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Humans have a variety of personality traits. And now a new study says sharks have personalities, too. Yes, sharks.
Researchers at the Marine Biological Association of the UK and the University of Exeter studied 10 small groups of cat sharks in three different habitats, and looked at their behavioral patterns.
The research shows that even though sharks are depicted as mindless eating machines, they have unique social patterns that determine how they interact with other sharks.
One of the researchers explained in a press release: "These results were driven by different social preferences ... that appeared to reflect different strategies for staying safe. Well-connected individuals formed conspicuous groups, while less social individuals tended to camouflage alone."
These social or antisocial personality traits were likely developed by the young sharks to avoid being another animal's lunch.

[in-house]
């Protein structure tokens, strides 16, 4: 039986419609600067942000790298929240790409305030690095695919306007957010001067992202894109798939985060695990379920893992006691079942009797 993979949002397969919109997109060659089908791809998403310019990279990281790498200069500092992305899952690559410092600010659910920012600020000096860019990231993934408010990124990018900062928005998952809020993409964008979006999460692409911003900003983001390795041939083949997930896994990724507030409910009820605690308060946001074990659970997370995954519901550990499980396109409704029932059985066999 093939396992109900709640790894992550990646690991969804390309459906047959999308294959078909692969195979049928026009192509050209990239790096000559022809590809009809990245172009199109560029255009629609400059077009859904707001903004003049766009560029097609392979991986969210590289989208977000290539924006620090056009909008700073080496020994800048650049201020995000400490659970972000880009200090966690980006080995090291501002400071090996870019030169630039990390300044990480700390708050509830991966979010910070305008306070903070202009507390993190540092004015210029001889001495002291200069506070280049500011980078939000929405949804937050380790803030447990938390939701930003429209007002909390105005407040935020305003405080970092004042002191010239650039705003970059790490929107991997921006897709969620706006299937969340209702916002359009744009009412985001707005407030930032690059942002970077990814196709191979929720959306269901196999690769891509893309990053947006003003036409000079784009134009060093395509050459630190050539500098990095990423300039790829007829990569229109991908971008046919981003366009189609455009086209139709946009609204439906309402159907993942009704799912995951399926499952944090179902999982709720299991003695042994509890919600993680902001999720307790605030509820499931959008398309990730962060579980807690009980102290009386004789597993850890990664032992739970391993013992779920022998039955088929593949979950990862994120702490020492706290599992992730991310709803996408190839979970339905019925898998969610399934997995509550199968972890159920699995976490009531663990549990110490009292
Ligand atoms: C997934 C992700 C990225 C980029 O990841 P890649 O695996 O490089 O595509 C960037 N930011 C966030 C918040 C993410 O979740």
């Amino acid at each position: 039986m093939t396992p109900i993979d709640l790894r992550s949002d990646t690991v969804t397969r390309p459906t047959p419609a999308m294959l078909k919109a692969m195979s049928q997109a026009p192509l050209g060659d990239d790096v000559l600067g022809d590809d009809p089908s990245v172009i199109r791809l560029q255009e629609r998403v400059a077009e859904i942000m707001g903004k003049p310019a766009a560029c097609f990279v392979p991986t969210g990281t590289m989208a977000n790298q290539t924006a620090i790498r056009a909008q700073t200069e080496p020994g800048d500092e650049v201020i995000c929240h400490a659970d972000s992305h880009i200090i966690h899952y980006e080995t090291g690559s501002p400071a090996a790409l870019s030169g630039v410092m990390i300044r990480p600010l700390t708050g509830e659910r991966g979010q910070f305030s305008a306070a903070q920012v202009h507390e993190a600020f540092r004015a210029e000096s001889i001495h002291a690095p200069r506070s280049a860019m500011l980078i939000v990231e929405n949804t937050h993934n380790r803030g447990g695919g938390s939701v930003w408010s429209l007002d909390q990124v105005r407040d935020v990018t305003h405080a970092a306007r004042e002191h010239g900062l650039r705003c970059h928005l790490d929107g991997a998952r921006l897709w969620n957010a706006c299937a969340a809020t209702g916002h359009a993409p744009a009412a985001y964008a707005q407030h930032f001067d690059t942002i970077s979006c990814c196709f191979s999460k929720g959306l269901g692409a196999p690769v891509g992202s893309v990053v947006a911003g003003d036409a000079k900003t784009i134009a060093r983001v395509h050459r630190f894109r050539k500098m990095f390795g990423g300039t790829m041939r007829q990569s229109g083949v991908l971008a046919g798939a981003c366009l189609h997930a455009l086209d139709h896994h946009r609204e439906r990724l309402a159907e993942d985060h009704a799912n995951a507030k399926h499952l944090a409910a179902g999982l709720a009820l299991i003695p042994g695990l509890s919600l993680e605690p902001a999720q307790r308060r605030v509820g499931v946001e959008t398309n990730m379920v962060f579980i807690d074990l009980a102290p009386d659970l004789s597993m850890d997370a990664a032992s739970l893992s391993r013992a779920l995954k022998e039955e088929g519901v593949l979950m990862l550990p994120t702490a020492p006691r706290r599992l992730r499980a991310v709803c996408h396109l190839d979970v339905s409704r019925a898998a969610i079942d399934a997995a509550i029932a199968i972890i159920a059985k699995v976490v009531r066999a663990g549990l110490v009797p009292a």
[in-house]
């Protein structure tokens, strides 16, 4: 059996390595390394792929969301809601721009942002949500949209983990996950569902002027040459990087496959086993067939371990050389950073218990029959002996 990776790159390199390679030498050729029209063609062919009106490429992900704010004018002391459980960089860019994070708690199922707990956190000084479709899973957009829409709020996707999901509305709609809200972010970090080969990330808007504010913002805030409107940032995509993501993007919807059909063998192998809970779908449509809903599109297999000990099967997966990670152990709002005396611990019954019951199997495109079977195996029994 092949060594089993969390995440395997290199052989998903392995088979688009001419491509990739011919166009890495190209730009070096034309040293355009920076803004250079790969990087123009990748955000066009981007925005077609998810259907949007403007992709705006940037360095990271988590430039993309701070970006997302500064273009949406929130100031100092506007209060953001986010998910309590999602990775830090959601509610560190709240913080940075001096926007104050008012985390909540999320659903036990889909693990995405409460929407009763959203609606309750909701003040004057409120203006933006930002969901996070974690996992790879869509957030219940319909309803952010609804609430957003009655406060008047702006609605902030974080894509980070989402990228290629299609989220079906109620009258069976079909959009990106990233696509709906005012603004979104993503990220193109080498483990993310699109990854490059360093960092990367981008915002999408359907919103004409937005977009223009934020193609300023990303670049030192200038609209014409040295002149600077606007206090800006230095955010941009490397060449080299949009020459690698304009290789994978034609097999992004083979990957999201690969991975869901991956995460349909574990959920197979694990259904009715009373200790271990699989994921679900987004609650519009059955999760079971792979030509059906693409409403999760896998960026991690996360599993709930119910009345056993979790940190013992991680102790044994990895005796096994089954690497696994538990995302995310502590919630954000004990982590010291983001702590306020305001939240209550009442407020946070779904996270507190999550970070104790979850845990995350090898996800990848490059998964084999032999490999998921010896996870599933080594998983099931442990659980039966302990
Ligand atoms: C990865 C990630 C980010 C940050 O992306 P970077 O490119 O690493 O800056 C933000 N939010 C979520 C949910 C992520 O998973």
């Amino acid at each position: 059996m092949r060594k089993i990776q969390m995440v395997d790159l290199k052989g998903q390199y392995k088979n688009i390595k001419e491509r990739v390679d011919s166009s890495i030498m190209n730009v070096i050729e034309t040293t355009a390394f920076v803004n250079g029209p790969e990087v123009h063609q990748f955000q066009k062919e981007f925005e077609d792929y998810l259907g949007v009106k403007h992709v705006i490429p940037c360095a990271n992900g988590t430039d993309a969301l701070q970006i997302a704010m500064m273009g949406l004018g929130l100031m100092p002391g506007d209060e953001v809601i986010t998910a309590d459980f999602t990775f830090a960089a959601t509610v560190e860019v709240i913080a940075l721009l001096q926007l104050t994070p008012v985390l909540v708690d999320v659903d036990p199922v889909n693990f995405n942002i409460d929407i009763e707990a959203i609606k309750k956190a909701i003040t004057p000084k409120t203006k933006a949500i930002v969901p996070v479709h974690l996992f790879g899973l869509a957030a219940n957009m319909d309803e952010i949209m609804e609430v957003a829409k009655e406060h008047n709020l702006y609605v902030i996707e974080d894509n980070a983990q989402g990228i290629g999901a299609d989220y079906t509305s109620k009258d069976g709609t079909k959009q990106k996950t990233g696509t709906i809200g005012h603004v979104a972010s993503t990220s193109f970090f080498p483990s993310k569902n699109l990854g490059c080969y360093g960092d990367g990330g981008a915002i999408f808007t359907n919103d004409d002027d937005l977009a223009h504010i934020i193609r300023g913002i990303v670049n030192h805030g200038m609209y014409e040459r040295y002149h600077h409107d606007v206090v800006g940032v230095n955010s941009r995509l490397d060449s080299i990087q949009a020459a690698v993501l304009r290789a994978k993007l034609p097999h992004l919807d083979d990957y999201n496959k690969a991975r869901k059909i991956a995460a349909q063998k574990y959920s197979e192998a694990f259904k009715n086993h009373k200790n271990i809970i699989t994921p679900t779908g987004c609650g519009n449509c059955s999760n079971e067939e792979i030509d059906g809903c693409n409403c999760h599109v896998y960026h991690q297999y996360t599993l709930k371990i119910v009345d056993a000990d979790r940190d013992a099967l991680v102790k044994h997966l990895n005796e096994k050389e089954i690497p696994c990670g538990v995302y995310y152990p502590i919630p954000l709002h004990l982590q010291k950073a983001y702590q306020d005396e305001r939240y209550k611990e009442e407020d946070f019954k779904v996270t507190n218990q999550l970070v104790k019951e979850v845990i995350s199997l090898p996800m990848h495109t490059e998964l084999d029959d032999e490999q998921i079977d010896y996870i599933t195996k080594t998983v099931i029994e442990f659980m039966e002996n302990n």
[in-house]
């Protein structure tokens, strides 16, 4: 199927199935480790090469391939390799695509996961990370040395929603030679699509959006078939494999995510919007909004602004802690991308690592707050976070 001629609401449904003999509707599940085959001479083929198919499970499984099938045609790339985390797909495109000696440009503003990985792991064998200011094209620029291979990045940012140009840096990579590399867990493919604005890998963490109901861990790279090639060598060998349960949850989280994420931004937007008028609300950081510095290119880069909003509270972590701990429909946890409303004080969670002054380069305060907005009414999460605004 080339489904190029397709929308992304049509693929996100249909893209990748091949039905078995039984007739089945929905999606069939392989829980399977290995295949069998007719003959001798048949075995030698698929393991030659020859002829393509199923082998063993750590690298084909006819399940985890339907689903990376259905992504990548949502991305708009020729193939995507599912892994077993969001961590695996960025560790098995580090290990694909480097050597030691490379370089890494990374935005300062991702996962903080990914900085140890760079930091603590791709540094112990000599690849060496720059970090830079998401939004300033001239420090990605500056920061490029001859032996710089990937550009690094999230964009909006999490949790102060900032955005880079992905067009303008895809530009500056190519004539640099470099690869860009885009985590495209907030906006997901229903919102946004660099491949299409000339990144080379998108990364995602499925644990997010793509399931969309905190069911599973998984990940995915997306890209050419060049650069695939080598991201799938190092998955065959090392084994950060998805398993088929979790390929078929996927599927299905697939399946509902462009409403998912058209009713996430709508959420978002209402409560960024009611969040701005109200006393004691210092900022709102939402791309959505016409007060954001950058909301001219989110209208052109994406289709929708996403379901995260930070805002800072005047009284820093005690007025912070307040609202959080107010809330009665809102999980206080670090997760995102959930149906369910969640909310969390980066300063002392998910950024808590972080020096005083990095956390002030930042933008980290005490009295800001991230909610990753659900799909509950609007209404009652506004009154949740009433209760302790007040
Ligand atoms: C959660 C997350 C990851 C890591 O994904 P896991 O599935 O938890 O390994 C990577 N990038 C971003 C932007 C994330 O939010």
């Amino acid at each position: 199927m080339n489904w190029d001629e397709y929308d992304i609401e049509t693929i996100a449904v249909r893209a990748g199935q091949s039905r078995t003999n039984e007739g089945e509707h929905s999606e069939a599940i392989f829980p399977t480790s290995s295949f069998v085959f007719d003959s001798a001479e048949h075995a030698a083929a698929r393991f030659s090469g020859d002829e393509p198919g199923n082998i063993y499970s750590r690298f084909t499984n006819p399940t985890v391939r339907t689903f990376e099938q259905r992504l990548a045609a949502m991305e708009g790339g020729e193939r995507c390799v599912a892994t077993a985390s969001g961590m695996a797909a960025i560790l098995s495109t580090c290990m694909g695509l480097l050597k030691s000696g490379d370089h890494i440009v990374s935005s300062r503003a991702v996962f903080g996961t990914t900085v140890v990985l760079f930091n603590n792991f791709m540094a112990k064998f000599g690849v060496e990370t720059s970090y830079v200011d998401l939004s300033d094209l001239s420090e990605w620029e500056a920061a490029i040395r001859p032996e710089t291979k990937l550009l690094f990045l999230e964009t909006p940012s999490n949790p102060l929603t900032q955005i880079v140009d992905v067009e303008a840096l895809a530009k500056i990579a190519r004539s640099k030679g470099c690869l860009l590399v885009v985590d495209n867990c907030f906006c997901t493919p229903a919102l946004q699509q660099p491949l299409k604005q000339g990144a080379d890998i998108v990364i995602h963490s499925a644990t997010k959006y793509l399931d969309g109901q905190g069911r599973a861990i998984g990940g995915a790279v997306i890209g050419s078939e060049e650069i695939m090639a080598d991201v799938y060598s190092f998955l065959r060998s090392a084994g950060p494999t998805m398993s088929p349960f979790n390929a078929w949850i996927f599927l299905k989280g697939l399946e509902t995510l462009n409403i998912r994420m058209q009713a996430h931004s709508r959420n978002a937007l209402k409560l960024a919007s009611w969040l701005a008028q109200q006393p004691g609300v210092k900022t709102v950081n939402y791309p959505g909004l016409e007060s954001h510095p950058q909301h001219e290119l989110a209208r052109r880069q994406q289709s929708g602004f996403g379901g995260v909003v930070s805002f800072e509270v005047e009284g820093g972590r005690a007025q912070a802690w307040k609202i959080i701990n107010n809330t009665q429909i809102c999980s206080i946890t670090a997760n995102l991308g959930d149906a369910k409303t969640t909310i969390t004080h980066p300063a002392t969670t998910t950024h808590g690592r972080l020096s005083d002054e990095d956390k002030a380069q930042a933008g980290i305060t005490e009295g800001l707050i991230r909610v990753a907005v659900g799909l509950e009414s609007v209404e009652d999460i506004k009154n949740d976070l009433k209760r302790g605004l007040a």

BBC notes this is far from the first piece of research to suggest that animals have personalities. There has been a lot of evidence that shows individual behavior differences in a large number of species.
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These findings for the cat shark actually line up with some results from completely separate research on the lemon shark. Those findings showed consistent personality traits in their test subjects, as well.
So do you think Jaws hung out with other sharks or was more of a loner when he wasn't terrorizing fisherman?
(The video includes images from Joachim S. Muller / CC BY NC SA 2.0, Emoke Denes and Anthony Patterson.)
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Credit: Jason Getz / Jason.Getz@ajc.com